With the increased focus on the lack of access to capital in certain communities, and the generational impacts of such deficit, the SEC’s expanded definition of accredited investor takes a step in the right direction, but does not go far enough to expand the pool of participation for private investors.
Under Regulation D of the Securities Act, the category of an accredited investor is created to delineate an investor sufficiently sophisticated to understand the risk of investing, and therefore in less need of the protection afforded by the Securities Act of 1933 and the rules promulgated thereby (the “Securities Act”). The Securities Act makes such delineation by defining categories under which investors would qualify as accredited. The category with which most individual investors interact relates to the income and net worth requirements whereby an individual who (i) has made $200,000 in the past 2 years ($300,000 if married), and is expected to continue making such amounts, or (ii) has net worth of $1 million dollars (not including their primary residence) are deemed to be accredited investors. Under Regulation D of the Securities Act, this designation, provides exemptions from registration and serves to lower the regulatory requirements required to raise capital from such individuals. As such, as practitioners are well aware, issuers of such securities often limit their capital raising efforts to accredited investors.
While well intended, to protect unwary investors from being taken advantage of and investing in opportunities in which they cannot bear the economic risk, the accredited investor formulation also has the double-edged effect of excluding otherwise savvy investors from an important tool of capital raising. This reality is particularly detrimental to the very communities that have been underinvested in. It should come as no surprise, considering the historical impacts of discriminatory laws that have served to stunt their ability to accumulate wealth that African Americans, even sophisticated professionals, make up a very small fraction of accredited investors. Based on publically available numbers, using the accredited investor criteria of a single individual making greater than $200,000, in no state do African Americans comprise greater than 8% of the accredited investors of such state -- Maryland (7.6%), California (6.0%), New York (5.9%), and Oregon (6.6%) lead the pack.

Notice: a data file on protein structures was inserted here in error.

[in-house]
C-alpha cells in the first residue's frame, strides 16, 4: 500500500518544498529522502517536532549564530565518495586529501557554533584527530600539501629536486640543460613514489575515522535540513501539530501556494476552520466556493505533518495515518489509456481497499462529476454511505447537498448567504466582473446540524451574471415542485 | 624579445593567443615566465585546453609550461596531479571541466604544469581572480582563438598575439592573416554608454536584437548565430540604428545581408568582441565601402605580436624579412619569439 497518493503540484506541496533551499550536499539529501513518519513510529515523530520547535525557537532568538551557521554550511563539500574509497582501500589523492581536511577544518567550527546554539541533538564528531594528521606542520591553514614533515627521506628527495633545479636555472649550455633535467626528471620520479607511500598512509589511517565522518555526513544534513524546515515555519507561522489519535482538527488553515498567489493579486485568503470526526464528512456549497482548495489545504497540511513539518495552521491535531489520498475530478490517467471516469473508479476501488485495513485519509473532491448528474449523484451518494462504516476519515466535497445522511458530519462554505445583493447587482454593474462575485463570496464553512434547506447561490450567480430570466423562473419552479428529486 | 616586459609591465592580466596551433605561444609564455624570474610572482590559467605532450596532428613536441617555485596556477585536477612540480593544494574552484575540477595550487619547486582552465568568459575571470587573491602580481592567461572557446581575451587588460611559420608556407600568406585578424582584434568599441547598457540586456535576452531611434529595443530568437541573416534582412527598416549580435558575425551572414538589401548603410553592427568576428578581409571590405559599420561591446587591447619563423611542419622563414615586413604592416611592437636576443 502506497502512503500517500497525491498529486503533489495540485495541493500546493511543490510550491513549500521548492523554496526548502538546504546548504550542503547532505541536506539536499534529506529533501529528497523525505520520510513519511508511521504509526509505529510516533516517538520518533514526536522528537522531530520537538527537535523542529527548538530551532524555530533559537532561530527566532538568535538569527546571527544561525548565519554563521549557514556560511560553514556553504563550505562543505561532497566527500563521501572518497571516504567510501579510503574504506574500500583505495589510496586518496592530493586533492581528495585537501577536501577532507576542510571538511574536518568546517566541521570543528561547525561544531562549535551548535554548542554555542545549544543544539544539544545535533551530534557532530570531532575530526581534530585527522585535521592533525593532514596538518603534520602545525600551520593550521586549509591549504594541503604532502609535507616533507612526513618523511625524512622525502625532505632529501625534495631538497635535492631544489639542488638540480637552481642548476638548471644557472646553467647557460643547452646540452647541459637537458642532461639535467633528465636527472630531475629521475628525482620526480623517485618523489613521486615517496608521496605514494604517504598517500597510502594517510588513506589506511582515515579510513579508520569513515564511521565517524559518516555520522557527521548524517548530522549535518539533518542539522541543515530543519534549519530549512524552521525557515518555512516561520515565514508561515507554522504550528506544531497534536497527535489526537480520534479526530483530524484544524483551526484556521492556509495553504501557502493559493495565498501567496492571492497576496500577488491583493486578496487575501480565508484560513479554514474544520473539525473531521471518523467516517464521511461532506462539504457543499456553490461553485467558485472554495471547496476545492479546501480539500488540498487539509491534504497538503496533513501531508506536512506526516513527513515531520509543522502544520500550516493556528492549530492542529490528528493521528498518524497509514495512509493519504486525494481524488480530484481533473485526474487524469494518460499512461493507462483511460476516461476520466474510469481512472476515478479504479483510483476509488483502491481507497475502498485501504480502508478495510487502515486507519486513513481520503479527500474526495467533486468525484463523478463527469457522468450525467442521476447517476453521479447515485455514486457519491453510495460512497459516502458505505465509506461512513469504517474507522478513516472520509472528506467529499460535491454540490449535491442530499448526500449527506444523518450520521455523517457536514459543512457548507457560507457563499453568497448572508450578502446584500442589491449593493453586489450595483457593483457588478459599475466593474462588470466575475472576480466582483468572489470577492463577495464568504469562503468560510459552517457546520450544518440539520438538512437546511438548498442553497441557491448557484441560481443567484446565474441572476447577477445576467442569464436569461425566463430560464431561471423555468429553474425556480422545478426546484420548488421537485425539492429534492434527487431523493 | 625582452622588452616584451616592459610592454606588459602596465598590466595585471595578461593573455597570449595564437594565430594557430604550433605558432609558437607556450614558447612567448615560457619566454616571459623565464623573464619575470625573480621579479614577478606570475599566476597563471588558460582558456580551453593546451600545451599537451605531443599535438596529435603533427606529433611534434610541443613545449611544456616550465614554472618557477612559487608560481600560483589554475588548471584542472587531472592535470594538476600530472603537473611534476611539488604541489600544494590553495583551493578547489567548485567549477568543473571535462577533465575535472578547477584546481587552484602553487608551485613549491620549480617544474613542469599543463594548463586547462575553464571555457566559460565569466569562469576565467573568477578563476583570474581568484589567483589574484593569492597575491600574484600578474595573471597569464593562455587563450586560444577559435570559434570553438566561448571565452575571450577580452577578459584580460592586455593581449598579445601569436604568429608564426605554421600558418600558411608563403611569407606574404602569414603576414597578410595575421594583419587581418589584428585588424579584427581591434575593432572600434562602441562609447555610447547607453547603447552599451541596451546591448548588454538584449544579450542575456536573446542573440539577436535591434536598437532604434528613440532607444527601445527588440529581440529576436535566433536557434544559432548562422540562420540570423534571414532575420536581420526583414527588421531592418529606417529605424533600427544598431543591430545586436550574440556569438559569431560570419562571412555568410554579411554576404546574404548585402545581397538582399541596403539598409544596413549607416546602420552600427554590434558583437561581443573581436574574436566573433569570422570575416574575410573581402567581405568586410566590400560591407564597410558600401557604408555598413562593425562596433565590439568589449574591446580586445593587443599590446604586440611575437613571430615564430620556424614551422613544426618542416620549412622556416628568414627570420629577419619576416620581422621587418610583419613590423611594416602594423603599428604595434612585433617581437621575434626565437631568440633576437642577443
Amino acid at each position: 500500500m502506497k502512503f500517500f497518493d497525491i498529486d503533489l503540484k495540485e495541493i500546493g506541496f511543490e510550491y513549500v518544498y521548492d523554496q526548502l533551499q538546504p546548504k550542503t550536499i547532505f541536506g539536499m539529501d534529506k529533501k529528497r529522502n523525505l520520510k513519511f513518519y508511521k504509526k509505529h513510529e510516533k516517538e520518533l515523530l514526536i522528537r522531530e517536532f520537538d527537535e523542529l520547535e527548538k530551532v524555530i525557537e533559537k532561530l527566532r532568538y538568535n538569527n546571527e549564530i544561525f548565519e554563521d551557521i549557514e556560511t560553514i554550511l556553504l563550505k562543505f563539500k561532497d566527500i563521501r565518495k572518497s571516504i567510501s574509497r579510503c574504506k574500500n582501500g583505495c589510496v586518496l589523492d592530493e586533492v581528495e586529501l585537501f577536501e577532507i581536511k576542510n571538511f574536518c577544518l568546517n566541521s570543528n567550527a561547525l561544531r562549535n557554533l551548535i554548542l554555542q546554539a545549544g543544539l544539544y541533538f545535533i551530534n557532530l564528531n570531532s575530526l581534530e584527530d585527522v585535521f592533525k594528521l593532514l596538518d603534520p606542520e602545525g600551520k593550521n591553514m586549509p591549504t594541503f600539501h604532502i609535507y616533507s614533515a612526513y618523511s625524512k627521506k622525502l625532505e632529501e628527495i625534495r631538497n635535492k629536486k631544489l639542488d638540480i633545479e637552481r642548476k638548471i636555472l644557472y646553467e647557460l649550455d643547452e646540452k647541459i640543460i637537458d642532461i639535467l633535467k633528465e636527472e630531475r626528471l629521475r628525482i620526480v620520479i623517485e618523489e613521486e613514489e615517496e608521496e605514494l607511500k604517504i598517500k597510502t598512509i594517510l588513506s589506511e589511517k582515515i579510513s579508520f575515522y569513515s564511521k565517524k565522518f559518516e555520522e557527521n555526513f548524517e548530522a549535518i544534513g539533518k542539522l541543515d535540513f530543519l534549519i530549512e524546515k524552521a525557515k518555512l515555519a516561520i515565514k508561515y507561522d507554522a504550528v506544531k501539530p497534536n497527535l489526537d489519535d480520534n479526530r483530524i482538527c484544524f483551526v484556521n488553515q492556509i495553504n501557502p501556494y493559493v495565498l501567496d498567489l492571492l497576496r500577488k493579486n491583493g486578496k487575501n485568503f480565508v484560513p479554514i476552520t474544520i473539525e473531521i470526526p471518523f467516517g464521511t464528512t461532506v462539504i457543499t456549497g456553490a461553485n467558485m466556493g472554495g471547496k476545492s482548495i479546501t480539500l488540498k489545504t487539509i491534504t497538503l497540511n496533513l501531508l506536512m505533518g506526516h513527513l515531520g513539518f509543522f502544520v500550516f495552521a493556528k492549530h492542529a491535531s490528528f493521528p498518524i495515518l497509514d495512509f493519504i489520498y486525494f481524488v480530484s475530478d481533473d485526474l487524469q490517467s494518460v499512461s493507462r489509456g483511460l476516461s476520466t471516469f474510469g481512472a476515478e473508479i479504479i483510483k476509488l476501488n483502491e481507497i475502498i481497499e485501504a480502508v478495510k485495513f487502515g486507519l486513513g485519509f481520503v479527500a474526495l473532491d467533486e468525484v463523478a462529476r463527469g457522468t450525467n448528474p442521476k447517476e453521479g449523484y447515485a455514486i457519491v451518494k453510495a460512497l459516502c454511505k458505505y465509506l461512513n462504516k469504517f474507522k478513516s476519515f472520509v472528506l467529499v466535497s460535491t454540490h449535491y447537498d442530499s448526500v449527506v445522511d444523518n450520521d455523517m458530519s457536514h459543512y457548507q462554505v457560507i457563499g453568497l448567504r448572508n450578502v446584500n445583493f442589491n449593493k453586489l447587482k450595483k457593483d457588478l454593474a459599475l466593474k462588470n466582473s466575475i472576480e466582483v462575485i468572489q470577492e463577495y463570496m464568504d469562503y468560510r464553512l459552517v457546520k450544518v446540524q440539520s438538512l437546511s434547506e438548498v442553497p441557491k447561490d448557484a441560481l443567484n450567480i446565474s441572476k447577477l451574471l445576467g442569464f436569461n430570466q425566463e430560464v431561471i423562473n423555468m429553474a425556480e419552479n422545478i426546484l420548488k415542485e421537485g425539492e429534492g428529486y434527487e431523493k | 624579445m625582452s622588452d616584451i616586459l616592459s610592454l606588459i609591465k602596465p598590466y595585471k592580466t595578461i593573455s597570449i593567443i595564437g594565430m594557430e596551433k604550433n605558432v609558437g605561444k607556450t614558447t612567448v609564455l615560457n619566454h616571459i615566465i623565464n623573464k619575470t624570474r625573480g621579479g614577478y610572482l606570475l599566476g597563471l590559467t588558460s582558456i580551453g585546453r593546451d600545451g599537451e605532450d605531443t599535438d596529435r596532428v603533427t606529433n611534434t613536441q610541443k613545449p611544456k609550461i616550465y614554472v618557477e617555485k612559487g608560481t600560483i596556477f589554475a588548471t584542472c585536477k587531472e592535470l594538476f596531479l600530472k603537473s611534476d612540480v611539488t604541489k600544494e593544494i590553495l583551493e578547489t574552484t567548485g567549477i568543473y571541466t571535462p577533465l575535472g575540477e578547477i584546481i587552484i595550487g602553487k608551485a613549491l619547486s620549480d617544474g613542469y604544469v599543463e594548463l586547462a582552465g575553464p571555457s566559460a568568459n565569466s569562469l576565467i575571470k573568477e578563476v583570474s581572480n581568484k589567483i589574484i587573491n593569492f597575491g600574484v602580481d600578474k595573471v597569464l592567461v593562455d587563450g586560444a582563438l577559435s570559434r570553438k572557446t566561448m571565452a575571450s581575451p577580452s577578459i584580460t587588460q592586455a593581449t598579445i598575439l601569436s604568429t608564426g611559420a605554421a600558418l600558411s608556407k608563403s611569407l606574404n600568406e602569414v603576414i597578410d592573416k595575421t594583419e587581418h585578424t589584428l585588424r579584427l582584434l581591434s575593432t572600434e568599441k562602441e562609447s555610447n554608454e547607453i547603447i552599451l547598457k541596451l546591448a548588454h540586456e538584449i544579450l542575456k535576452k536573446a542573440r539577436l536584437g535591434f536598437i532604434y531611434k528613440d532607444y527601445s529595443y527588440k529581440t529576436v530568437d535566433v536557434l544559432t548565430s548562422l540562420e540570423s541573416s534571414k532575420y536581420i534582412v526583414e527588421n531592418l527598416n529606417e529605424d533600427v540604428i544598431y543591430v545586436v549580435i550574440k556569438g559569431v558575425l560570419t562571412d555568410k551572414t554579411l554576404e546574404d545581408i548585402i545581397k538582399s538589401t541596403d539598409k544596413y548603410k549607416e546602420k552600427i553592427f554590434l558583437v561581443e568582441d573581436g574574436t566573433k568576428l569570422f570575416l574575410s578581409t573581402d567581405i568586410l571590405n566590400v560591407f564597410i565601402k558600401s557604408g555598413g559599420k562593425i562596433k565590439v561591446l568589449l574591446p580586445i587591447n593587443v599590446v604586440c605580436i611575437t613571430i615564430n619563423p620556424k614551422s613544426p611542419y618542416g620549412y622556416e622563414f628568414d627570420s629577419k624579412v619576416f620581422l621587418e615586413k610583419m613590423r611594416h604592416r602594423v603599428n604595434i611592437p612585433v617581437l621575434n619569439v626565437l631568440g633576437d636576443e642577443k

Seemingly out of a recognition that the existing definition limited access of otherwise savvy investors, the SEC expanded the definition of an accredited investor to one based not only on income and net worth, but one based on knowledge. Specifically, the SEC expanded the definition of an accredited investor to include (i) holders in good standing of a Series 7, 65 or 82 licenses, and (ii) knowledgeable investors in a private fund. While this knowledge-based expansion goes in the right direction, the limited subcategory of those now included as accredited investors does not go far enough to afford otherwise savvy investors, with the ability to participate in these private offerings. The practical implications of this limitation is that individuals who are otherwise capable of bearing the economic risk of investment opportunities, continue to be limited in their opportunities for such investment, and so too are the communities and projects that could otherwise benefit from the ability to aggregate capital. It remains true that wealth begets wealth, but only when individuals are permitted to participate in the mechanisms for wealth generation. Unfortunately, the expansion of the accredited investor definition does not go far enough to free the shackles of available capital available to be released into and from certain underinvested communities.